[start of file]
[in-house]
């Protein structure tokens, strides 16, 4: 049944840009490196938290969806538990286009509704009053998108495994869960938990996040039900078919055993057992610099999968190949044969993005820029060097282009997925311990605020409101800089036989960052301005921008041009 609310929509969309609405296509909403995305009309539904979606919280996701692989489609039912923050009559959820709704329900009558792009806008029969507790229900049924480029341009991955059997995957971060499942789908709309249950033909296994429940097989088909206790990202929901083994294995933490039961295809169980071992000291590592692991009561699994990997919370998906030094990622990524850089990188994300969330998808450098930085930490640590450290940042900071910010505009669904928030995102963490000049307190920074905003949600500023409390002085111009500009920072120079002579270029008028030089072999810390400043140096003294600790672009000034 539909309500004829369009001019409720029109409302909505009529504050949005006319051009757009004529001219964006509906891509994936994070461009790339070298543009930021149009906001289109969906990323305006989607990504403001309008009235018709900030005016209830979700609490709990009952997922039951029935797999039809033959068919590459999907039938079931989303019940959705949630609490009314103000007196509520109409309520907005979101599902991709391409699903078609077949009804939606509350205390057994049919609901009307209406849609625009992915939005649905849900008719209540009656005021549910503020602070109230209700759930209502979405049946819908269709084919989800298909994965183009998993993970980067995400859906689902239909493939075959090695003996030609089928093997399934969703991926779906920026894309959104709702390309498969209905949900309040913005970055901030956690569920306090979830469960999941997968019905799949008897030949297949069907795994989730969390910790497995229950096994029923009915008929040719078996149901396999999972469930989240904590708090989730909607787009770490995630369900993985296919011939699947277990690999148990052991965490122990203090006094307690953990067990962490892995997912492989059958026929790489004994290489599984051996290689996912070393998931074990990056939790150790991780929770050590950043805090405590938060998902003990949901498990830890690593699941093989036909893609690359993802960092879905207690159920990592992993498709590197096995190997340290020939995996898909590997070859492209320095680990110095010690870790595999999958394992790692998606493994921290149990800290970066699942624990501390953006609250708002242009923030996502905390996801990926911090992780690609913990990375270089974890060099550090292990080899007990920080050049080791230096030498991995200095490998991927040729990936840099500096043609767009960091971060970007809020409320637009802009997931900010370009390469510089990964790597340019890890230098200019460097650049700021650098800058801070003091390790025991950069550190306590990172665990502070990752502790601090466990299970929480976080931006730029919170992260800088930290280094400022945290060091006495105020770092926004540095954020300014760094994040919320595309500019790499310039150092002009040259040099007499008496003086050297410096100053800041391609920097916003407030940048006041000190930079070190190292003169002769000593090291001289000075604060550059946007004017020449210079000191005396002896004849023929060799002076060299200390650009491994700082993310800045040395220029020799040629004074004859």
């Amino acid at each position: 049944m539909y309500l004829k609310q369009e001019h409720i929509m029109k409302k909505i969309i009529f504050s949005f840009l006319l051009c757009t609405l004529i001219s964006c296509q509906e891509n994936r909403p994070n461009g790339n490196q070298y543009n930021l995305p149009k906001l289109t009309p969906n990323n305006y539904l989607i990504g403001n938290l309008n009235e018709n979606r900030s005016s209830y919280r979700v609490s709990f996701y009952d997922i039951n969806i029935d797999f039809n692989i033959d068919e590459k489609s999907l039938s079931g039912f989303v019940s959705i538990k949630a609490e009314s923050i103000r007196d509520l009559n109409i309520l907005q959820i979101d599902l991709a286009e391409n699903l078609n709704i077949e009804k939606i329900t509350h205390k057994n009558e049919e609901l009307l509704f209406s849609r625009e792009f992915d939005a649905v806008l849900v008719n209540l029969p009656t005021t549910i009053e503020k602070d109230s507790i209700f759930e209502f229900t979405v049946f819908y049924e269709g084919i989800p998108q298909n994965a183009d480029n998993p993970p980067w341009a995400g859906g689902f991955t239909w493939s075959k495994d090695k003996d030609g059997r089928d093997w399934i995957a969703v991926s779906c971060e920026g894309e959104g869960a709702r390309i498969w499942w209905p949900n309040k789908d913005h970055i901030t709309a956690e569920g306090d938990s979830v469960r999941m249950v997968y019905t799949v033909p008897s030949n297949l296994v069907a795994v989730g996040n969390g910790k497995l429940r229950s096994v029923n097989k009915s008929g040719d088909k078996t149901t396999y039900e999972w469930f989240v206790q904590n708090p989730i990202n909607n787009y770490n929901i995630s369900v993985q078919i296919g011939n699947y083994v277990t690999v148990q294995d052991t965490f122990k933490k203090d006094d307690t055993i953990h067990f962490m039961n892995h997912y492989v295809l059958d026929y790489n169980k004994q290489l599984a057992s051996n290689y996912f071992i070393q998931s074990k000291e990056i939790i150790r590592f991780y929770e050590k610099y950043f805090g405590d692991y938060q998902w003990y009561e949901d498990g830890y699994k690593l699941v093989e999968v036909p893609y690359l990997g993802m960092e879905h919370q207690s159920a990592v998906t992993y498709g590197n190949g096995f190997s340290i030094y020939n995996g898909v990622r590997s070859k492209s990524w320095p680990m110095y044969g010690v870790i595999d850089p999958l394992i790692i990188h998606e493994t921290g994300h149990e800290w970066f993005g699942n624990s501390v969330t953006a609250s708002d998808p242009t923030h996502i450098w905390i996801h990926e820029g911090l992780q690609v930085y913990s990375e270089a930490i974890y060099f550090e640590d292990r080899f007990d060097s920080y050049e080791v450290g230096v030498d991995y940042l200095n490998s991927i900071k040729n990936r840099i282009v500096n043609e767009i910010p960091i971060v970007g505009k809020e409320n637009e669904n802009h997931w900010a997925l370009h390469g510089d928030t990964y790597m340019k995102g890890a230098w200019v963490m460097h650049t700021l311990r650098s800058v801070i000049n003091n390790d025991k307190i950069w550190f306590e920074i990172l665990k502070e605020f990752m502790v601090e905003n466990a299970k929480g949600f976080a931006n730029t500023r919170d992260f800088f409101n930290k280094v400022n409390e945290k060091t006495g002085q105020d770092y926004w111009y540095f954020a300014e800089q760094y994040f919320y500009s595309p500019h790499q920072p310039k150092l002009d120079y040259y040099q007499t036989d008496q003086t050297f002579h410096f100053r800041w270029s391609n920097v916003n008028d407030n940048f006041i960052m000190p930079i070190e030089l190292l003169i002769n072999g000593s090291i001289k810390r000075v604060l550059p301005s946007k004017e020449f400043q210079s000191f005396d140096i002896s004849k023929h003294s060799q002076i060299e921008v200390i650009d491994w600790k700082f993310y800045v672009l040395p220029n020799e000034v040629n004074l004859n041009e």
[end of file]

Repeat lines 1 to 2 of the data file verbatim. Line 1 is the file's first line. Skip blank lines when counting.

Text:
[in-house]
């Protein structure tokens, strides 16, 4: 049944840009490196938290969806538990286009509704009053998108495994869960938990996040039900078919055993057992610099999968190949044969993005820029060097282009997925311990605020409101800089036989960052301005921008041009 609310929509969309609405296509909403995305009309539904979606919280996701692989489609039912923050009559959820709704329900009558792009806008029969507790229900049924480029341009991955059997995957971060499942789908709309249950033909296994429940097989088909206790990202929901083994294995933490039961295809169980071992000291590592692991009561699994990997919370998906030094990622990524850089990188994300969330998808450098930085930490640590450290940042900071910010505009669904928030995102963490000049307190920074905003949600500023409390002085111009500009920072120079002579270029008028030089072999810390400043140096003294600790672009000034 539909309500004829369009001019409720029109409302909505009529504050949005006319051009757009004529001219964006509906891509994936994070461009790339070298543009930021149009906001289109969906990323305006989607990504403001309008009235018709900030005016209830979700609490709990009952997922039951029935797999039809033959068919590459999907039938079931989303019940959705949630609490009314103000007196509520109409309520907005979101599902991709391409699903078609077949009804939606509350205390057994049919609901009307209406849609625009992915939005649905849900008719209540009656005021549910503020602070109230209700759930209502979405049946819908269709084919989800298909994965183009998993993970980067995400859906689902239909493939075959090695003996030609089928093997399934969703991926779906920026894309959104709702390309498969209905949900309040913005970055901030956690569920306090979830469960999941997968019905799949008897030949297949069907795994989730969390910790497995229950096994029923009915008929040719078996149901396999999972469930989240904590708090989730909607787009770490995630369900993985296919011939699947277990690999148990052991965490122990203090006094307690953990067990962490892995997912492989059958026929790489004994290489599984051996290689996912070393998931074990990056939790150790991780929770050590950043805090405590938060998902003990949901498990830890690593699941093989036909893609690359993802960092879905207690159920990592992993498709590197096995190997340290020939995996898909590997070859492209320095680990110095010690870790595999999958394992790692998606493994921290149990800290970066699942624990501390953006609250708002242009923030996502905390996801990926911090992780690609913990990375270089974890060099550090292990080899007990920080050049080791230096030498991995200095490998991927040729990936840099500096043609767009960091971060970007809020409320637009802009997931900010370009390469510089990964790597340019890890230098200019460097650049700021650098800058801070003091390790025991950069550190306590990172665990502070990752502790601090466990299970929480976080931006730029919170992260800088930290280094400022945290060091006495105020770092926004540095954020300014760094994040919320595309500019790499310039150092002009040259040099007499008496003086050297410096100053800041391609920097916003407030940048006041000190930079070190190292003169002769000593090291001289000075604060550059946007004017020449210079000191005396002896004849023929060799002076060299200390650009491994700082993310800045040395220029020799040629004074004859």